"Father, more soldiers come." "Yes son, the Britannian Lion has been awakened."
Captain Nightingale observes Kotar Village in the distance.
As the Main Body of the 66th Foot, Berkshires, descends the rise.
They continue forward.
Colonel Blackeney stops to converse with the Indian chieftain.
The Berkshires press on as a Highland screen appears.
Protecting the left flank of the column.
The Seaforth Highlanders top the rise heading for Kotar. This elegant unit is on loan from the celebrated collection of Der Alte Fritz.
One of the Jumbos hauling an Imperial 12 pounder. Nomenclature of the time identified this piece as a 15 pounder. It fired 12 and 14 pound projectiles.
Jumbos and "15 Pounders."
As the Seaforths top the rise, they can see Fort Grant beyond Kotar Village.
Meanwhile in the bush, two men, obviously hiding, observe the Imperial Brigade marching through the valley below. Counting, counting and counting.
At the rear of the Column, the Bombay Miners and Sappers have deployed. Are they nervous? Have they seen the stealthy men on the ridge? Or are they being overly diligent?
The rear is well-protected by the Indian contingent.
The Indians retreat steadily to protect the rear of the Column. Well done lads!
Meanwhile the Berkshires reach Kotar Village. Captain Nightingale continues looking ahead for eventualities.
Villagers exit their homes to see the Imperials up close. One soldier turns to keenly observe the snake charmer.
The Column reaches the fordable Kotar River.
Captain Nightingale stops at the bank to observe. Fort Grant is not far across the river. He sees a party of officers riding in his direction with a mounted escort.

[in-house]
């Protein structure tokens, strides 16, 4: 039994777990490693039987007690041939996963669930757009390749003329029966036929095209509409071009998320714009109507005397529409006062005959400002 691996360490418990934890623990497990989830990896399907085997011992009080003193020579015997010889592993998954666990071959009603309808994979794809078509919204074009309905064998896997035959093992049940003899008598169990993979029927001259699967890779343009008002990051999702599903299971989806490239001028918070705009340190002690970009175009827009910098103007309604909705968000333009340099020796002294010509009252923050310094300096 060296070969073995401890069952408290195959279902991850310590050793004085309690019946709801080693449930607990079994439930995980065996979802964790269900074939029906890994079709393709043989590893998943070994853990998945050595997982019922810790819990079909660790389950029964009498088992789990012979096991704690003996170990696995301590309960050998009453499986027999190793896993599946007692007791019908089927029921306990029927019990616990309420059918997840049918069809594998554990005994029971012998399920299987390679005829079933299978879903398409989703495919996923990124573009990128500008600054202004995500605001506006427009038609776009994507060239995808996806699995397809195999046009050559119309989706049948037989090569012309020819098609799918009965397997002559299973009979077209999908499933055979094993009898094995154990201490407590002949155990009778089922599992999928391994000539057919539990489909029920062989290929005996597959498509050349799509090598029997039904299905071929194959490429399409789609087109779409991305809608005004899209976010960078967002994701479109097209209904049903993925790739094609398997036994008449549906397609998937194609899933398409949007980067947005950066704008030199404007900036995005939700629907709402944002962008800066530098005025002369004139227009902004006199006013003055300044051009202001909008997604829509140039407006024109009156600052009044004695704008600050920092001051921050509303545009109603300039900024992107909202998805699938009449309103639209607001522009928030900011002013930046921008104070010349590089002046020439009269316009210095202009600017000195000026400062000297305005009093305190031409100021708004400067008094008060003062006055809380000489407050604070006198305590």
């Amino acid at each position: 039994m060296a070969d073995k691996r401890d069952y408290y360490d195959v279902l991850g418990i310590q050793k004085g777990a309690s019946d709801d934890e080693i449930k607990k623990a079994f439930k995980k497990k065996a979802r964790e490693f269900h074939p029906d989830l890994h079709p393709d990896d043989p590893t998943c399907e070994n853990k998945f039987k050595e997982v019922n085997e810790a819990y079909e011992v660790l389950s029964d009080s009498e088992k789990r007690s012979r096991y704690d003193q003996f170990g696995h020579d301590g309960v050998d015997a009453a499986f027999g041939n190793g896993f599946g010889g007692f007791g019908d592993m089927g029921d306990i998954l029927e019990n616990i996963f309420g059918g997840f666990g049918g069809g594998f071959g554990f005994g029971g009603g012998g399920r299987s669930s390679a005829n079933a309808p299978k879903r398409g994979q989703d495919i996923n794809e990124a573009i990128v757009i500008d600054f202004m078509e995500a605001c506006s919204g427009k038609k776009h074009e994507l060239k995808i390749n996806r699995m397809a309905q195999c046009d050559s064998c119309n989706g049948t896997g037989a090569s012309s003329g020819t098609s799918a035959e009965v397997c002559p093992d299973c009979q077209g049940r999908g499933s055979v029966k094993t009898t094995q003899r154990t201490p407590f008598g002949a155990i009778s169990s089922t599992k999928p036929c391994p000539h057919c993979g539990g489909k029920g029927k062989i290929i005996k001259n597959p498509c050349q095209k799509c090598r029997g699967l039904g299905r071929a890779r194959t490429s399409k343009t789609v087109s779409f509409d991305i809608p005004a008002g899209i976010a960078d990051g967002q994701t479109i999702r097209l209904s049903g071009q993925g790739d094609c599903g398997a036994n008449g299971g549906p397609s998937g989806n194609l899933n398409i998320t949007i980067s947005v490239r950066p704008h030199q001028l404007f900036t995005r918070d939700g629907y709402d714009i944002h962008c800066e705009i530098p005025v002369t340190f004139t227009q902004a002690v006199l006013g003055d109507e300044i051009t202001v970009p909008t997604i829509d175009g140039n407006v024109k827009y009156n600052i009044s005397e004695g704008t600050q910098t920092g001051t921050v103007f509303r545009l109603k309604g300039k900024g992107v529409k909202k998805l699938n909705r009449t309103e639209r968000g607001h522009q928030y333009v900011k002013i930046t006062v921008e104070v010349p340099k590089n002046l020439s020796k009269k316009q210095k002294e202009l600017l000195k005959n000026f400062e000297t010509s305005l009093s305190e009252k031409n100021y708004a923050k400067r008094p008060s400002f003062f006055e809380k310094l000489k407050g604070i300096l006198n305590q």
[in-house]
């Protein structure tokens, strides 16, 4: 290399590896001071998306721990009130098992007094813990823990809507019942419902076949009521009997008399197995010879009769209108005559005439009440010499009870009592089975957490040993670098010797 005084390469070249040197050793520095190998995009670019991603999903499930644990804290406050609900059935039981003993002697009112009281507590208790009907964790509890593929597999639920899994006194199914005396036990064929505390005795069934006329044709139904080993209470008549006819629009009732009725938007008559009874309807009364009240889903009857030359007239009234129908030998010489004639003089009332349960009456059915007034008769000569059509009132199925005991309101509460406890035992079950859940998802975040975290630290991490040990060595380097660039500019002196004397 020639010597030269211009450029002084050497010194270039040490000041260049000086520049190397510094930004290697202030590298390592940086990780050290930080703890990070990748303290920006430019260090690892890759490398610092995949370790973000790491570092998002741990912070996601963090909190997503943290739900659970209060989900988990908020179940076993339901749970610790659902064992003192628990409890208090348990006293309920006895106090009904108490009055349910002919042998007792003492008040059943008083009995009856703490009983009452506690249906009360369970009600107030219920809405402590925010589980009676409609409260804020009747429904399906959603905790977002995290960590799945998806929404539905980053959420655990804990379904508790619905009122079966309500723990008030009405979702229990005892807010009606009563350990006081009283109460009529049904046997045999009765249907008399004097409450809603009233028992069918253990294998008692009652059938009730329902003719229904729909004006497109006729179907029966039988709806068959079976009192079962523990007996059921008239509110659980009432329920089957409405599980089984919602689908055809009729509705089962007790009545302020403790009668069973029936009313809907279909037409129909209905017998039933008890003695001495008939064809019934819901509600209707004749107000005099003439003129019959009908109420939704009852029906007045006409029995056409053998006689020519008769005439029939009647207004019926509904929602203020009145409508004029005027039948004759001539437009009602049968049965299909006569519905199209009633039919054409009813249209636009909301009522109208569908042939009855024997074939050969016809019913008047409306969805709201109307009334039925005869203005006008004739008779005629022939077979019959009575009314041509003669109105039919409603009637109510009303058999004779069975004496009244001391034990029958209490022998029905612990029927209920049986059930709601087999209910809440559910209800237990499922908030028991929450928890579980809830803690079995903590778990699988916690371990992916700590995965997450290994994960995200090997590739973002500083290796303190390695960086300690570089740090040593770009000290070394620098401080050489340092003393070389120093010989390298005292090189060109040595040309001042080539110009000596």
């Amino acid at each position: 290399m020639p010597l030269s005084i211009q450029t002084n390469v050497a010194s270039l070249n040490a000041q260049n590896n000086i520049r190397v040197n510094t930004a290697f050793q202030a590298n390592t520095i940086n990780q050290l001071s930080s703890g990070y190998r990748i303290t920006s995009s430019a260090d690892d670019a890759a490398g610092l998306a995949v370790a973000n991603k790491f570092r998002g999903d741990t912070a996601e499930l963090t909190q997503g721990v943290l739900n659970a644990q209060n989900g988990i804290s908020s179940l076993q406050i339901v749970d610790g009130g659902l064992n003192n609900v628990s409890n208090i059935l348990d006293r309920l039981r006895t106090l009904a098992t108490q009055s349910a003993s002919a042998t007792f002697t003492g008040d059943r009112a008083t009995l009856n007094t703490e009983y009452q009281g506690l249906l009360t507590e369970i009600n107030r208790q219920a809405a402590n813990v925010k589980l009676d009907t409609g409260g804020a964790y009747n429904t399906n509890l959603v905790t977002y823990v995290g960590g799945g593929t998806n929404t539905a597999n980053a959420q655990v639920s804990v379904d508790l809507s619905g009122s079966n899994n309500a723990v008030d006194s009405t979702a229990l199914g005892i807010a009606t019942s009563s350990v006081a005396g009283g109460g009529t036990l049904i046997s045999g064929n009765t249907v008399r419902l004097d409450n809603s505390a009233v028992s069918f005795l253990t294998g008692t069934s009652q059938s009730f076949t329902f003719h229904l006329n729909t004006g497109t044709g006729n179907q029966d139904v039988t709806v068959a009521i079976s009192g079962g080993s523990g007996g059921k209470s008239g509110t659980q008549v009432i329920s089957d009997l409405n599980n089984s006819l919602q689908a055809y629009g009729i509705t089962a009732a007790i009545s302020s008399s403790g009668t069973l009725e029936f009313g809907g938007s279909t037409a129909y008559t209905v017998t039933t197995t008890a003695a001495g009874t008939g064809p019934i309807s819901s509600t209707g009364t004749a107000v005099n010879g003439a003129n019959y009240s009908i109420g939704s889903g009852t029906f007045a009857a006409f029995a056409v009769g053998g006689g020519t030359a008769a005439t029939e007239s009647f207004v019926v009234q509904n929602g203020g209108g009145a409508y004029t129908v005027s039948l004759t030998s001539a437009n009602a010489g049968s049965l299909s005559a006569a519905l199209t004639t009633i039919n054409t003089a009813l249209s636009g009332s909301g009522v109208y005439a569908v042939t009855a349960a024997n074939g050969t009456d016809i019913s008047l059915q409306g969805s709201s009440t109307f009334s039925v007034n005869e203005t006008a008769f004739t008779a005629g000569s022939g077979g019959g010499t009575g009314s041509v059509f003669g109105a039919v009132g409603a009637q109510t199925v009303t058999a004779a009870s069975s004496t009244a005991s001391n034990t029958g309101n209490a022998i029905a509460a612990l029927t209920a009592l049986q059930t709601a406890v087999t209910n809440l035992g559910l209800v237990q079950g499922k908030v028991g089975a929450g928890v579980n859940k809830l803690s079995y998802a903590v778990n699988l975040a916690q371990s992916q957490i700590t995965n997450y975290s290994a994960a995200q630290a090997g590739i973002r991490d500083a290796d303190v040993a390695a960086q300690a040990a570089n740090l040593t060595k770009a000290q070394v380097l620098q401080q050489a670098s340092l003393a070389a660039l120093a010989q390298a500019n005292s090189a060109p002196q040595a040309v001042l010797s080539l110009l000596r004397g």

General Pettygree with Major Mitchell to his left and Lt. Col Preece to his right have ridden out to meet the Column escorted by a battle-hardened troop of the 10th Hussars. The campaign can soon begin.
You can do this too.
The Berkshires and Seaforths are Peter Gilder Connoisseurs from Bicorne Miniatures.
Villagers are Castaway Arts.
The Bombay Miners and Sappers are Redoubt Miniatures.
Structures are Miniature Building Authority.
Indian elephants and limbers are Foundry.
Guns are Hinchliffe.
Table covering and river are from The Terrain Guy.
Villagers and Indians painted by Reinforcements By Post.
10th Hussars were kitted out by their Colonel.
Flags are GMB.
Using a terrain cloth affords opportunities to create undulating terrain. Objects placed underneath can be anything, a plank, a pile of towels. magazines, picture frames and none of these things needs to be actual model terrain. Fast, easy, inexpensive and you can create larger features. Plus, you can make terrain height on par with miniatures and as tall as you like too.
Click on Comments below and leave your remarks. If you don't have a Yahoo Group name, simply say you are anonymous. Names appreciated though, if you please.
Excellent as always, Thank you.
Wonderful storyline as usual. Those elephant batteries are impressive - took you only a week to paint the lot - nicely done Bill! I will have to get to work on the 6th company of Seaforths very soon.
Great story. Lovely figures. Thanks for putting all the effort in so we can enjoy it too.
Excellent photos and store! Has a cinematic feel to it. And thanks for the info about the figures and all. Nice work!
Ah, elephant guns. Just what every proper NWF army needs!
Well done, sir, as usual . . .
But for those who wish to follow your lead, there are numerous other figure manufacturers that can be used (in various scales; even some in plastic).
In addition, it is very possible for them to create their own terrain. There are a number of good ideas and instructions on the "Major General's" website:
And, again, Jolly well done, Bill.
Fantastic as always!
Each of the regiments looks brilliant in its own way: I'm sure there's some regimental rivalry as to who can do most damage to the Thugs
Excellent - just excellent.. and is that our faithful pachyderm, Annie, pulling some of the artillery?? :o)
These are excellent. Nice one.
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